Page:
Written by: Trill Russell
The New England Patriots has always been my team. Period. And it sucks that I, a black man, feel like I have to defend my allegiance to the Patriots.
I first started following the Patriots during the 1996-97 NFL season, in which they made a Super Bowl appearance against the Green Bay Packers. Although not nearly as popular a team as the Celtics or the Red Sox back then, the Patriots were the default football team in Massachusetts. Having been born in the Bay State, I was born into Pats Nation.
While Drew Bledsoe was understsandably the team’s biggest star, players like Curtis Martin, Dave Meggett, Ben Coates, Shawn Jefferson, and Terry Glenn made the team’s offense exciting for me to watch. On the defensive side of the ball, the Pats boasted players like Ty Law, Lawyer Milloy, Willie McGinest, Chris Slade and Willie Clay were ball-hawks who invoked fear into their opposition.
That season, I witnessed the Pats run through the AFC with an 11-5 record and face off against the league MVP Brett Favre-led Packers in Super Bowl XXXI largely because of the spectacular individual and collective efforts of the aforementioned players. Although we lost the championship, the team’s success during that season gave me a reason to finally count myself as a Patriots fan.
Twenty years later: The Patriots have just clinched their 5th Super Bowl victory after snatching the souls of the Atlanta Falcons. I’ve long blossomed into a hardcore Pats fan and I, the sole Pats fan among my friends, have been vindicated once again for my allegiance to Pats Nation.
While Tom Brady showed me once again that he is the best quarterback of all time, it was James White, the team’s running back, who was largely responsible for our offensive success that game. White had 139 total yards (29 rushing and 110 receiving) and set a Super Bowl record for most receptions (14); he also had 3 touchdowns, including the game-winner in overtime. He was my personal choice for Super Bowl MVP, which was ultimately awarded to Brady.
Our defense also played a huge role in overcoming the 25-point deficit for the win. Standouts like Trey Flowers, Dont’a Hightower, Alan Branch and team captain Devin McCourty each made spectacular defensive plays that helped us clinch our 2nd Super Bowl victory in 3 years.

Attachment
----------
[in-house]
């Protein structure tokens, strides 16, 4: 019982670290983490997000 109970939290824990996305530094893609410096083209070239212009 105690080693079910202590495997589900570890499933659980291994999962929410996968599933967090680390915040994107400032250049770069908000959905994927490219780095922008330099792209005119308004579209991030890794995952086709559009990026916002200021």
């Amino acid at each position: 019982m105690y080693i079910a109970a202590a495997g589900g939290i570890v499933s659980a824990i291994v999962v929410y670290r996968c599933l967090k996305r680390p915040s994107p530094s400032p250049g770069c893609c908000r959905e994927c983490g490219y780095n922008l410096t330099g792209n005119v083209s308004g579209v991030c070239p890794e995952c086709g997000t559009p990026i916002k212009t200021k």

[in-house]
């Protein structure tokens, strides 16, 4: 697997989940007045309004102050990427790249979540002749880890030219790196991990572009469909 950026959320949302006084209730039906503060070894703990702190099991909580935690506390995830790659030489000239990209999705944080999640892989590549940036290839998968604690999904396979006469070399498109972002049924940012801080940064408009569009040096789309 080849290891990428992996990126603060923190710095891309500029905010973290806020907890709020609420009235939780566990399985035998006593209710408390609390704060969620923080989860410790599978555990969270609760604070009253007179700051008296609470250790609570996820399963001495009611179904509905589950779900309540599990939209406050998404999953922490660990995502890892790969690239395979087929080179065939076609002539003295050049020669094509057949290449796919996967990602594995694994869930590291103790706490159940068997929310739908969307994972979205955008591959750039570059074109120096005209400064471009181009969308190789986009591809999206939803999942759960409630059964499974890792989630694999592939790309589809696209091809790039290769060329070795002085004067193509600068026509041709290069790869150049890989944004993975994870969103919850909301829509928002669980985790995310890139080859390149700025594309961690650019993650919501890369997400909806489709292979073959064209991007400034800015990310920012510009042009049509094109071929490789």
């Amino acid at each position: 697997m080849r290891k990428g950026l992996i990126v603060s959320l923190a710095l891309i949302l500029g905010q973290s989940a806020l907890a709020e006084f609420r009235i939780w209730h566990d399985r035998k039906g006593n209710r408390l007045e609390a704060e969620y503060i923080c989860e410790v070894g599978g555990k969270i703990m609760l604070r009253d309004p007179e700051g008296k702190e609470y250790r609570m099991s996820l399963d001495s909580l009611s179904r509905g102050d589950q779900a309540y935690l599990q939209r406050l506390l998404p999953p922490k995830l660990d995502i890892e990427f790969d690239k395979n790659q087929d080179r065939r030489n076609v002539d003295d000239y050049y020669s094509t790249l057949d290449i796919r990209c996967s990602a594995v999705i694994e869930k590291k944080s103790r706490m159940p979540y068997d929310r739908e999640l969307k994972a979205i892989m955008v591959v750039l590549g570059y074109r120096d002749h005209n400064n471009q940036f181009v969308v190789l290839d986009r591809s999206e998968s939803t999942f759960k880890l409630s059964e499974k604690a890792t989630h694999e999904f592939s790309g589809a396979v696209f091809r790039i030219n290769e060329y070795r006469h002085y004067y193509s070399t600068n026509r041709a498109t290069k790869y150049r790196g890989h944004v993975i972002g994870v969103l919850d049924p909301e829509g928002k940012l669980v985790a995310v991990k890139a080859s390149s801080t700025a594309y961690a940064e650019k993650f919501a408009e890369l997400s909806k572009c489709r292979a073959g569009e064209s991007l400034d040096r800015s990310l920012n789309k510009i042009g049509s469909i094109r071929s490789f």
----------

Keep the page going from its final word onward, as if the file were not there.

All the above-named players, except for Bledsoe and Brady, are black.
Which is why I’m always baffled when people claim that the Patriots are the “whitest team” in the league or act as if the Patriots are devoid of black players.
It’s like people forget that Corey Dillon set career highs and franchise records with 1,635 rushing yards and 12 touchdowns in the Pats’ 2004 Super Bowl-winning season.
It’s like they’re ignoring that Randy Moss, probably the 2nd best wide receiver of all time, had 4 record-breaking seasons with us. Head coach Bill Belichick once called Moss “the smartest receiver” he’s ever been around.
What about Darrelle Revis? Do people not remember how he made the Patriots’ secondary defense Revis Island during our Super Bowl XLIX-winning 2013-14 season? Or what about Malcolm Butler? Do people forget that he made probably the singlemost important play in Patriots’ history with his game-winning interception on the final play of that Super Bowl?
Now, it would be massively disingenuous for me to say that I don’t understand (at least to some extent) why some people may have the idea that the Patriots are “White America’s Team.”
Compared to most other NFL teams, the Pats do have disproportionate amount of white players on the offensive side of the ball. Specifically, the Pats have Brady under center, Rob Gronkowski as tight end, Julian Edelman as the primary wide receiver and Danny Amendola as the secondary receiver. Aside from James White (trust, the irony is not lost on me), all of the Patriots’ offensive skill positions are occupied by white players. Even Chris Hogan, who features as a third receiving option for the Pats, is white. When one considers all this, surely it’s somewhat understandable how the Patriots (which represents the overwhelmingly white New England region of the United States) is viewed as a “white” team. Throw in the fact that Pats always pick up undersized white players almost every season like.